PS 77-65
Global climate change induced shifts in abiotic resources may affect plant-pollinator mutualisms

Friday, August 9, 2013
Exhibit Hall B, Minneapolis Convention Center
M. Kate Gallagher, Ecology and Evolutionary Biology, UC Irvine, Irvine, CA
Diane R. Campbell, Ecology and Evolutionary Biology, University of California - Irvine, Irvine, CA

Rising temperatures and earlier snowpack melting due to climate change have been linked to alterations in the distribution, phenology, growth, and reproduction of many plants and animals. As individual species respond differently to climate change, ecological relationships, such as those between plants and pollinators, may be disrupted. Warmer springs and earlier snowpack melting are likely to alter the timing of plant reproduction (i.e. phenology) and also influence water availability in the soil during the growing season. I am investigating the potential effects of climate change on plant-pollinator mutualisms, as mediated by (I) plant responses to water availability and (II) phenological responses to temperature. My initial research focuses on the impacts of water availability on the pollination and subsequent reproductive success of the tall fringed bluebell, Mertensia ciliata (Boraginaceae). In 2012, I began a multi-year water manipulation experiment with a natural M. ciliata population (3000 m. a.s.l.) using a randomized block design with high, medium, and control/low water treatments. I measured plant and floral traits, pollinator visitation, and seed set.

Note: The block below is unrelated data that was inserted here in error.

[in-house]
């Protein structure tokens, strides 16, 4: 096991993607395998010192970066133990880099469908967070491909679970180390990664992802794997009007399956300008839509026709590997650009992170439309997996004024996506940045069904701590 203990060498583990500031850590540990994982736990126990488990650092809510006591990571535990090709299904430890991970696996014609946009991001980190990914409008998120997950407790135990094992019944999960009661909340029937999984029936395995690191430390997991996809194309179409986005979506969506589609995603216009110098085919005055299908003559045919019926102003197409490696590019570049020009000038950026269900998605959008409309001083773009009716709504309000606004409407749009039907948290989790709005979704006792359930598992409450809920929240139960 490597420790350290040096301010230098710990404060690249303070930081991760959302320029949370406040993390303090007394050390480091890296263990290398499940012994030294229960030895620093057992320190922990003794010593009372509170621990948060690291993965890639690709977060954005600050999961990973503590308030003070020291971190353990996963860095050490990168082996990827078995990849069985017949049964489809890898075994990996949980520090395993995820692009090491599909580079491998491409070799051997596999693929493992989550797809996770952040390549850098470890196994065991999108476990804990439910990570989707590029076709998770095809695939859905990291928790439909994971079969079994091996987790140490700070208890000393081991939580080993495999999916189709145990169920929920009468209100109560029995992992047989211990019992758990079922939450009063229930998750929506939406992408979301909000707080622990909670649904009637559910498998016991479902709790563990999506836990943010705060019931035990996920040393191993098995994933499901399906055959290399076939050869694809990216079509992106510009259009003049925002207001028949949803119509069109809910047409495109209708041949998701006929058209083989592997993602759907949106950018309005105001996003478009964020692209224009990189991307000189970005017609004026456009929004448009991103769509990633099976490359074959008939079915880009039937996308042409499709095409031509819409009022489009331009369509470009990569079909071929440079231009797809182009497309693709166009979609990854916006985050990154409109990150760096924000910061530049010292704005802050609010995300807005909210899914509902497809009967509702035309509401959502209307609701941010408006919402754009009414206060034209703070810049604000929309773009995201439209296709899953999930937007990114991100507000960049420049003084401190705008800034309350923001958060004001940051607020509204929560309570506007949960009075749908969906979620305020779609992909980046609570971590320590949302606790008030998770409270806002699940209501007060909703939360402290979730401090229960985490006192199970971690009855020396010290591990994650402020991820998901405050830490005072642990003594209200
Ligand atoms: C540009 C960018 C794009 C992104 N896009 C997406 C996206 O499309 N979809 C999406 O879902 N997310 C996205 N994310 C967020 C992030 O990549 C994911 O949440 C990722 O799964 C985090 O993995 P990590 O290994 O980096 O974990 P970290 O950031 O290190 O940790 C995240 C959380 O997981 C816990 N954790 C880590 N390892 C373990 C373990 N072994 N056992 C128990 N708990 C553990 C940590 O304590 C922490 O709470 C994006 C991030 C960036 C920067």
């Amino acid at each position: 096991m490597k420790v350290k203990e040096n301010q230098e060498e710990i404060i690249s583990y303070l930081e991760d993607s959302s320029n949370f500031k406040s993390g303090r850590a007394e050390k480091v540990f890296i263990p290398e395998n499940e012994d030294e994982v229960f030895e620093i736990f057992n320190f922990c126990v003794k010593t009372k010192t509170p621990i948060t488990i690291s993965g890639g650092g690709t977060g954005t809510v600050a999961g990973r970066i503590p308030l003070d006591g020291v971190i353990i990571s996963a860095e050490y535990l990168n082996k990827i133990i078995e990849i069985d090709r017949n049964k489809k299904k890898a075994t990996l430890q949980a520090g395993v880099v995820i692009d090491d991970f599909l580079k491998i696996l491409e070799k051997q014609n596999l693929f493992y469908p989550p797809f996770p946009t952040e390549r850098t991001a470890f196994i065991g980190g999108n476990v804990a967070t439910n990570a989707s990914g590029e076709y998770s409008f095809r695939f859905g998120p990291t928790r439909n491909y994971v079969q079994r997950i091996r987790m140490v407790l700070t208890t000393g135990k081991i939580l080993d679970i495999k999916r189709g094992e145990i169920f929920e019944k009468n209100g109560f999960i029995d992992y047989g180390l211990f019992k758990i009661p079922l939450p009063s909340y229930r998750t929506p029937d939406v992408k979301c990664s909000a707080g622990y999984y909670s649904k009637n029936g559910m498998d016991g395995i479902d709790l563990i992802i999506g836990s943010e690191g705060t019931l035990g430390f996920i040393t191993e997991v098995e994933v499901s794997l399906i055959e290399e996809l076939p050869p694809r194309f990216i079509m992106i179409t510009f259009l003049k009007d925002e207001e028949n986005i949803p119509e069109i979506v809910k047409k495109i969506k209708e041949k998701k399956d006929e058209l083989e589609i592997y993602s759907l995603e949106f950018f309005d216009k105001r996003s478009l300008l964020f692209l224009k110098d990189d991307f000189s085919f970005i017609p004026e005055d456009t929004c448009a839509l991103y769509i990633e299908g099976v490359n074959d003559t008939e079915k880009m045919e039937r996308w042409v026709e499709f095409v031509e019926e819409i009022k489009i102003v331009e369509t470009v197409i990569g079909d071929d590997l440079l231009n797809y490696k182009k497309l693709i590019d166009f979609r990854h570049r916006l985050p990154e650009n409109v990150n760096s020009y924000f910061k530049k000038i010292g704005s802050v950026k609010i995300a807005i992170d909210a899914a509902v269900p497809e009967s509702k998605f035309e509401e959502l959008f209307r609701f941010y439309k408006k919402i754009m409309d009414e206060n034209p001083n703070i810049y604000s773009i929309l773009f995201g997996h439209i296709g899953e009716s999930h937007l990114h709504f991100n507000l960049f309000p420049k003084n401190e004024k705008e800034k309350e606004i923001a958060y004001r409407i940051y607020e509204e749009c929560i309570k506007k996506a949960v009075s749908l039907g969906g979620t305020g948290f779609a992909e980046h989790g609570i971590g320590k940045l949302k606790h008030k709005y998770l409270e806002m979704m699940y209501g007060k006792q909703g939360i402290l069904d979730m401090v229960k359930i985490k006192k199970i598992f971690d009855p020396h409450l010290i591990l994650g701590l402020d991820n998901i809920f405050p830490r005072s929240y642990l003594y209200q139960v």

In 2012 flowering by M. ciliata was contingent on water availability, with flowering of plants in the water-added plots but not in the control plots (contingency analysis: water vs. no water). In addition, plants in the high water treatment began to flower 10 days earlier and produced more flowers than those in the medium water treatment. Plant growth (height and leaf count) did not vary significantly among water treatments. Flowering was extremely low in all treatments, which may be explained by the record early snowmelt in mid-April in 2012. Continuation of this experiment into multiple years is allowing assessment of how water-mediated changes in flowering influence the rate of pollinator visitation.